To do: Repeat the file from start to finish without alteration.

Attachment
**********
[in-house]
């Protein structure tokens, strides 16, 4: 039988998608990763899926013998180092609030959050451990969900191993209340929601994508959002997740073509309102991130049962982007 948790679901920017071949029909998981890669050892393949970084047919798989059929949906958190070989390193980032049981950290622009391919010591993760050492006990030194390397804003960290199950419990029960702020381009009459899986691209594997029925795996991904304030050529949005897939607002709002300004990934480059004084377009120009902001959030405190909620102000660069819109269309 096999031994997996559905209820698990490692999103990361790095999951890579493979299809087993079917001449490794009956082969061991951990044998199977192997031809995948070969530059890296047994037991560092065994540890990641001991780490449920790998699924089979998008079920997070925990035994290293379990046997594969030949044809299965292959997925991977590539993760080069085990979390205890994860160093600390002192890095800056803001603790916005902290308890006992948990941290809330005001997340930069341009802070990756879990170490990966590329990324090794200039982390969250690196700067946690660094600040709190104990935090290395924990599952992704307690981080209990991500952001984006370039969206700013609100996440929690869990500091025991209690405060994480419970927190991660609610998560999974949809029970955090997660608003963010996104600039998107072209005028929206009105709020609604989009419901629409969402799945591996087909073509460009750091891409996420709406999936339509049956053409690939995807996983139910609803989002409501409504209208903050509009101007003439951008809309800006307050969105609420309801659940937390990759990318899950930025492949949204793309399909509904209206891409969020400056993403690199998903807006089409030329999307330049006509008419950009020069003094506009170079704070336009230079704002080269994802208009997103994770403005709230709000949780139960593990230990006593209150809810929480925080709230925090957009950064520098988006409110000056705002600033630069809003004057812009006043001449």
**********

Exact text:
[in-house]
């Protein structure tokens, strides 16, 4: 039988998608990763899926013998180092609030959050451990969900191993209340929601994508959002997740073509309102991130049962982007 948790679901920017071949029909998981890669050892393949970084047919798989059929949906958190070989390193980032049981950290622009391919010591993760050492006990030194390397804003960290199950419990029960702020381009009459899986691209594997029925795996991904304030050529949005897939607002709002300004990934480059004084377009120009902001959030405190909620102000660069819109269309 096999031994997996559905209820698990490692999103990361790095999951890579493979299809087993079917001449490794009956082969061991951990044998199977192997031809995948070969530059890296047994037991560092065994540890990641001991780490449920790998699924089979998008079920997070925990035994290293379990046997594969030949044809299965292959997925991977590539993760080069085990979390205890994860160093600390002192890095800056803001603790916005902290308890006992948990941290809330005001997340930069341009802070990756879990170490990966590329990324090794200039982390969250690196700067946690660094600040709190104990935090290395924990599952992704307690981080209990991500952001984006370039969206700013609100996440929690869990500091025991209690405060994480419970927190991660609610998560999974949809029970955090997660608003963010996104600039998107072209005028929206009105709020609604989009419901629409969402799945591996087909073509460009750091891409996420709406999936339509049956053409690939995807996983139910609803989002409501409504209208903050509009101007003439951008809309800006307050969105609420309801659940937390990759990318899950930025492949949204793309399909509904209206891409969020400056993403690199998903807006089409030329999307330049006509008419950009020069003094506009170079704070336009230079704002080269994802208009997103994770403005709230709000949780139960593990230990006593209150809810929480925080709230925090957009950064520098988006409110000056705002600033630069809003004057812009006043001449």